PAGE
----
In part one of our deep dive into the music of Battlefield 1, we showed you some of the unique instruments that made the game’s soundtrack. In part two, we dive deeper with Johan Söderqvist and Patrik Andrén to learn about the soundtrack’s creation. Learn more about the difference between making music for games versus film, the best compliment you can get as a composer, and how to make music that surpasses the brain and goes right to the stomach.
What was the overall feeling you were trying to achieve for the Battlefield 1 musical score?
Johan: One important thing that we discussed from the start is making music that moves you, and ultimately involves the player emotionally, not just music that makes it fun to play the game. It can be hard to make music for first-person shooter games, because there is a constant sound of combat. You must find small snippets of time where you can push in some emotion.
We utilize the space in the deploys and the menus. If you can catch the emotion in there, the player will sometimes stay there and listen to the music. In fact, some people are commenting on YouTube that they feel emotionally moved and just want to stay in the menu playlists!
Patrik: We got an email yesterday from someone who basically said he was crying while playing. This is the best compliment you can get as a composer of a game.
Johan: Music has a way to surpass the brain and get into your stomach. We really try to work with that. Players are so engaged in using their heads to play the game so we try to take the emotional part and make it more significant.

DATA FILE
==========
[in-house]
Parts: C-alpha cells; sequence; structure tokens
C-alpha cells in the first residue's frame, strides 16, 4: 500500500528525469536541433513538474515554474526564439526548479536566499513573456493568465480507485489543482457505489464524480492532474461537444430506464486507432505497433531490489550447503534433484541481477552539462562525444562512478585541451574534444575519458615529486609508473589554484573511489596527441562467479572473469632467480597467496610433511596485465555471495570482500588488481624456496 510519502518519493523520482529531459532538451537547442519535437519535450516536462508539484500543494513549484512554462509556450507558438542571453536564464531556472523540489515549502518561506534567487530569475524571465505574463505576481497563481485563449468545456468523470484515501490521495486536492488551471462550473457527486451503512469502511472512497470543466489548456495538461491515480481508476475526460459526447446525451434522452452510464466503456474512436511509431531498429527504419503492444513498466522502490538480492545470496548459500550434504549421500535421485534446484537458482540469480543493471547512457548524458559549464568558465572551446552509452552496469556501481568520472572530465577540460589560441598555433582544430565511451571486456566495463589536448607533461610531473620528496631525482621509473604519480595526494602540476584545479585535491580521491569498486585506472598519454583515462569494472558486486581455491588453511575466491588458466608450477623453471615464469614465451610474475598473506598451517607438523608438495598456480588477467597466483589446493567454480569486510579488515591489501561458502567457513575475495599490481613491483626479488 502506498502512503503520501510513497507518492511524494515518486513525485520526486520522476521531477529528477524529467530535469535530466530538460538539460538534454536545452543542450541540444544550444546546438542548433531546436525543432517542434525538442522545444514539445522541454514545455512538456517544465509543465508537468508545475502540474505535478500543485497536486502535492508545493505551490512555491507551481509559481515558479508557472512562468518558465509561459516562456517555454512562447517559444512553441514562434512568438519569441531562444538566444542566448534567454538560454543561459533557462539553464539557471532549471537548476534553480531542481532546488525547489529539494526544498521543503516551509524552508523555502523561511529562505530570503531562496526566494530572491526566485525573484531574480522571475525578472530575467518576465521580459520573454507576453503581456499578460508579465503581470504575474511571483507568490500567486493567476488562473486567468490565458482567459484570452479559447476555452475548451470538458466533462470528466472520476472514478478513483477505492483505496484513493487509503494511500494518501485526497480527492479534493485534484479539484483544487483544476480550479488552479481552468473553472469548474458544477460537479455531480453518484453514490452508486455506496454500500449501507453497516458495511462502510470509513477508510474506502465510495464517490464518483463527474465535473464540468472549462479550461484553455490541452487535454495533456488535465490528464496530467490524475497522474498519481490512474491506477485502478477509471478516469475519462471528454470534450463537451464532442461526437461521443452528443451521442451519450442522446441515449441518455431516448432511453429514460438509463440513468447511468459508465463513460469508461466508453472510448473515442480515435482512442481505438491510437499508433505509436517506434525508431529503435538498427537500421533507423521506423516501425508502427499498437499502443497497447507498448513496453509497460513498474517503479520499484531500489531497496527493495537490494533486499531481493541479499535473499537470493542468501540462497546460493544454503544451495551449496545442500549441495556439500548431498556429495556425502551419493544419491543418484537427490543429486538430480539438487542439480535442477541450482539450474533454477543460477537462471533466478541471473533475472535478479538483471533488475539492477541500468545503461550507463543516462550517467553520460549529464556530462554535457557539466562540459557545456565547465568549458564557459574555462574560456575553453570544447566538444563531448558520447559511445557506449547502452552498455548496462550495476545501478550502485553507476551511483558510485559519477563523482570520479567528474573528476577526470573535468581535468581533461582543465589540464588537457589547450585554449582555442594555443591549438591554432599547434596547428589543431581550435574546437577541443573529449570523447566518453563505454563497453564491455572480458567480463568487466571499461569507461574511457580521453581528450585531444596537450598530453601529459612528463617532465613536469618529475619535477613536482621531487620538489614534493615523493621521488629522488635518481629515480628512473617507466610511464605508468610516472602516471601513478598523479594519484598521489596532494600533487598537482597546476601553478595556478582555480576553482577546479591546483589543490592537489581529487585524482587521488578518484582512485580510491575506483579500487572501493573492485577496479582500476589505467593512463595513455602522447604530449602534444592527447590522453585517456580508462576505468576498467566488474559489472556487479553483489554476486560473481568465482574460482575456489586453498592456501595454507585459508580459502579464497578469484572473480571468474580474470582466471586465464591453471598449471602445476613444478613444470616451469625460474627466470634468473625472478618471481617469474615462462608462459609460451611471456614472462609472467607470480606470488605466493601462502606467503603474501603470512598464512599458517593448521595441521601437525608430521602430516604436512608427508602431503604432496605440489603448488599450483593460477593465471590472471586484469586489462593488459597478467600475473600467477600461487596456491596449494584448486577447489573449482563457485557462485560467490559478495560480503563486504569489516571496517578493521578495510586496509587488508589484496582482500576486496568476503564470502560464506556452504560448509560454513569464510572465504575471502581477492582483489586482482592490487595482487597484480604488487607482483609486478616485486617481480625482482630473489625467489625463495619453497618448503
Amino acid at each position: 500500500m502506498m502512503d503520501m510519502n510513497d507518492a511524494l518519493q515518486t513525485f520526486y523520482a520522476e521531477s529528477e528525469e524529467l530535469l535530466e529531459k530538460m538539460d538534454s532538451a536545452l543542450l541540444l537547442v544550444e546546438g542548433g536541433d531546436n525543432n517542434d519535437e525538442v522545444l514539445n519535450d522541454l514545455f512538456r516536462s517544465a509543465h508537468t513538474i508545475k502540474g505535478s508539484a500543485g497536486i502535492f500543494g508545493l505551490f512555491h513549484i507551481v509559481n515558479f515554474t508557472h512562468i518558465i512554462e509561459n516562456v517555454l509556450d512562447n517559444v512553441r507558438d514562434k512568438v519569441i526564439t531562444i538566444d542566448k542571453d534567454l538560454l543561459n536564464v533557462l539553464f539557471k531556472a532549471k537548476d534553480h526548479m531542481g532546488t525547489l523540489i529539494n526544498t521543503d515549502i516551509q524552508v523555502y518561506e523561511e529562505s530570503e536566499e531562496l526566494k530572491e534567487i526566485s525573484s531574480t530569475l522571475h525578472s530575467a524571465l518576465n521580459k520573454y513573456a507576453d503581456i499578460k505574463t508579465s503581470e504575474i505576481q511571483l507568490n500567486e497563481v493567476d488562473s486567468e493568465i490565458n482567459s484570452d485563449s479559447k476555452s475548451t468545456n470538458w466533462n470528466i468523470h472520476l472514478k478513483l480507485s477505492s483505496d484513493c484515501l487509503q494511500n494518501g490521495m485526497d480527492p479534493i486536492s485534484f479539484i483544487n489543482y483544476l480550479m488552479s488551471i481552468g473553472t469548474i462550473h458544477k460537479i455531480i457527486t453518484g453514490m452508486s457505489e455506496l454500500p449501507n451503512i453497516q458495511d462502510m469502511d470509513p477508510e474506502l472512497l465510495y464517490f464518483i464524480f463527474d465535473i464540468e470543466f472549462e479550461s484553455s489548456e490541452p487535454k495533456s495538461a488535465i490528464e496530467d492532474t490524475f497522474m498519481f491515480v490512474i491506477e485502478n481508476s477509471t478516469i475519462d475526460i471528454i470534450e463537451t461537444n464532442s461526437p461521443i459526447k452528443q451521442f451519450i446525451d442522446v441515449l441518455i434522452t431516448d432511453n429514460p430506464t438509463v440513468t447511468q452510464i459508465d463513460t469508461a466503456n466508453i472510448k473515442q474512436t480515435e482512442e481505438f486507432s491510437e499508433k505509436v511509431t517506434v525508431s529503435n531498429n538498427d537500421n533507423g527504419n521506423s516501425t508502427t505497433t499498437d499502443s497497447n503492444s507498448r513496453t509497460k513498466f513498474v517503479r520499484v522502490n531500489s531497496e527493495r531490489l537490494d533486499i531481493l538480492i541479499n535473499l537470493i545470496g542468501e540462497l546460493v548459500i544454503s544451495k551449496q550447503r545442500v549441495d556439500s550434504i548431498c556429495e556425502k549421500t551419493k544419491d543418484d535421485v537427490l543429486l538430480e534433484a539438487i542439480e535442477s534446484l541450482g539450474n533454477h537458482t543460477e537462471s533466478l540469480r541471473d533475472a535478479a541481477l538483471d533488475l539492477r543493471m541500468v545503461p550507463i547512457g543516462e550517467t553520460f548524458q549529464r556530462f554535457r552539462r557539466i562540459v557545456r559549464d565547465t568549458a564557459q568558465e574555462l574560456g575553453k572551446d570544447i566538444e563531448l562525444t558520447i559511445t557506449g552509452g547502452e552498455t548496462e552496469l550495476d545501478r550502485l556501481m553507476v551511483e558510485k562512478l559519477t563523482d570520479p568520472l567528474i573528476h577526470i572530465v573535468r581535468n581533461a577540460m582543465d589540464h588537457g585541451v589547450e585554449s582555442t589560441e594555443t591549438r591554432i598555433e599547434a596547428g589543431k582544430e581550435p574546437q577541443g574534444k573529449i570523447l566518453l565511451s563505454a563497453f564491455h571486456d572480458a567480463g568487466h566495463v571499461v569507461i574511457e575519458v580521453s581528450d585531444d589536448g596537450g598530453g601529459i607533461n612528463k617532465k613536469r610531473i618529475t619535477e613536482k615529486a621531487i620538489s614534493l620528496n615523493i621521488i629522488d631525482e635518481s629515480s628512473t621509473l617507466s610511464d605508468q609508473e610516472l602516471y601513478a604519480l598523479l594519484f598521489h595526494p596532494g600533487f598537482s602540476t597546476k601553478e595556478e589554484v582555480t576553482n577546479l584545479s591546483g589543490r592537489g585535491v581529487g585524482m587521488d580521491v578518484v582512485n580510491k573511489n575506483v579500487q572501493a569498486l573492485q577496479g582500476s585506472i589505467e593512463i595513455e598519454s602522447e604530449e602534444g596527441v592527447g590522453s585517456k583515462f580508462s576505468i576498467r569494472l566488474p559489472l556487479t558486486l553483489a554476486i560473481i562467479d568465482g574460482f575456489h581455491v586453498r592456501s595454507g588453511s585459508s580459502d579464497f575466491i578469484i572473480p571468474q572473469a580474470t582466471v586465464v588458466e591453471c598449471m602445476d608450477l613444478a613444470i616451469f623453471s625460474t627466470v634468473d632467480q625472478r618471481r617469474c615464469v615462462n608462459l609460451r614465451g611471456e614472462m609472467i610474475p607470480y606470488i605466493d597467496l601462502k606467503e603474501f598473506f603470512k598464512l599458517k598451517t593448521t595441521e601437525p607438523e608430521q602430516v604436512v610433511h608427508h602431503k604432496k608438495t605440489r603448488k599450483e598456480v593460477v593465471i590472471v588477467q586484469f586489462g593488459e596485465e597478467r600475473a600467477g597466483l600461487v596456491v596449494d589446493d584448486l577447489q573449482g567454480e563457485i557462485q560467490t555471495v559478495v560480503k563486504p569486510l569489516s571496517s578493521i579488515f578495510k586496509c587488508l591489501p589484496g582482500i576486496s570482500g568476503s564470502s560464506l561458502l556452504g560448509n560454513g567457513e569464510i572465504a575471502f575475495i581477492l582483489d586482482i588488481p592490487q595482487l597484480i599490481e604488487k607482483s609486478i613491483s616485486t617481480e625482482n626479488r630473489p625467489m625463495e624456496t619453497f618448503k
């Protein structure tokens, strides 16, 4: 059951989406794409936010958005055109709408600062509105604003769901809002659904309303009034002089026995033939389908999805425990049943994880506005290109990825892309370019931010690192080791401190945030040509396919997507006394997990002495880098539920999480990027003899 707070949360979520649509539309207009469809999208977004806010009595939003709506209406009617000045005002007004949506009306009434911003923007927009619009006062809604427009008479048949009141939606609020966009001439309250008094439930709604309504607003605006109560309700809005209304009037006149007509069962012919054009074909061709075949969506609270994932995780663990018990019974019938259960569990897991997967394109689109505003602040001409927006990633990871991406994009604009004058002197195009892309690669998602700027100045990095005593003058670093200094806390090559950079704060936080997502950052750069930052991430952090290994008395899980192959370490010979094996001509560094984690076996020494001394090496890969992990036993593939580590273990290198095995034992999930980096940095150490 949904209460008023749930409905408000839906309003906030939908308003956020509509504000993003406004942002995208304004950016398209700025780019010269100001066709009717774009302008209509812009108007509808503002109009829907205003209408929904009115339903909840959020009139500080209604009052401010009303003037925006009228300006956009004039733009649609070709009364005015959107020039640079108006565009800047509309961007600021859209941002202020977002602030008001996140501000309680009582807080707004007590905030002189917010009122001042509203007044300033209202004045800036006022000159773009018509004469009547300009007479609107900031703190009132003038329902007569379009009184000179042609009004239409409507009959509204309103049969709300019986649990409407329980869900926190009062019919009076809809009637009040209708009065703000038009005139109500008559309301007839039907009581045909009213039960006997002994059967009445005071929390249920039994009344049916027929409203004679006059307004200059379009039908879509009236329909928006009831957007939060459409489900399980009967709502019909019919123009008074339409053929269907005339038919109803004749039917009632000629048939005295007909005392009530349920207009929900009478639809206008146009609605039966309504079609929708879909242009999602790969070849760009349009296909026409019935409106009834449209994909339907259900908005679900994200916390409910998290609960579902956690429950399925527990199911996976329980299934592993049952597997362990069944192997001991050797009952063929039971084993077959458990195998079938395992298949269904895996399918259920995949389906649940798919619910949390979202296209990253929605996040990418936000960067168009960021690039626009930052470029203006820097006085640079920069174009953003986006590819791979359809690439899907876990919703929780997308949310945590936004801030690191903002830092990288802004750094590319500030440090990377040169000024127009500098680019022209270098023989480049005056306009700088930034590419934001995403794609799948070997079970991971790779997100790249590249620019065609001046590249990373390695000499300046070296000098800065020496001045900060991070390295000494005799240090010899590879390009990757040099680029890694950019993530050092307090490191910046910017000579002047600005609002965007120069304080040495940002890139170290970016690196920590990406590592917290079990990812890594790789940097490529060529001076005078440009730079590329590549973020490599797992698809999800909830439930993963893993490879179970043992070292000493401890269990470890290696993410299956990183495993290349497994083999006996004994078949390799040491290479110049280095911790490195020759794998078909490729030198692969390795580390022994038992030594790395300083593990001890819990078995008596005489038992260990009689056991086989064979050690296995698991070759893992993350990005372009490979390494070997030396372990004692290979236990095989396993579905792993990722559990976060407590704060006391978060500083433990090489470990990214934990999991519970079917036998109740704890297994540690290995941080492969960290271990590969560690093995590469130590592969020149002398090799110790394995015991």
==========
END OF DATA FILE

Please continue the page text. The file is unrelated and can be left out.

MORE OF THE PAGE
Left to right: Patrik and Johan at the Battlefield 1 launch party.
Left to right: Patrik and Johan at the Battlefield 1 launch party.
How did you collaborate with other teams?
Johan: We work closely with Bence Pajor, the main sound designer and Stefan Strandberg, the Creative Director of the game. They´ve both given us a lot of great direction showing us inspirational footage and ideas.
It’s very important to have this type of creative input and feedback because neither of us are gamers. We come from the film world.
Patrik: Our musical team is very important to us. Fredrik Möller (additional music) and Dave Moore (music editor and mixer) are two key players, along with many other wonderful musicians and assistants. Also, the head of the music department at EA, Steve Schnur, has supported us greatly.
Johan: And let’s not forget the DICE LA team, with sound designers Jeff Wilson and Tom Hite who have collaborated closely with us on the expansion packs.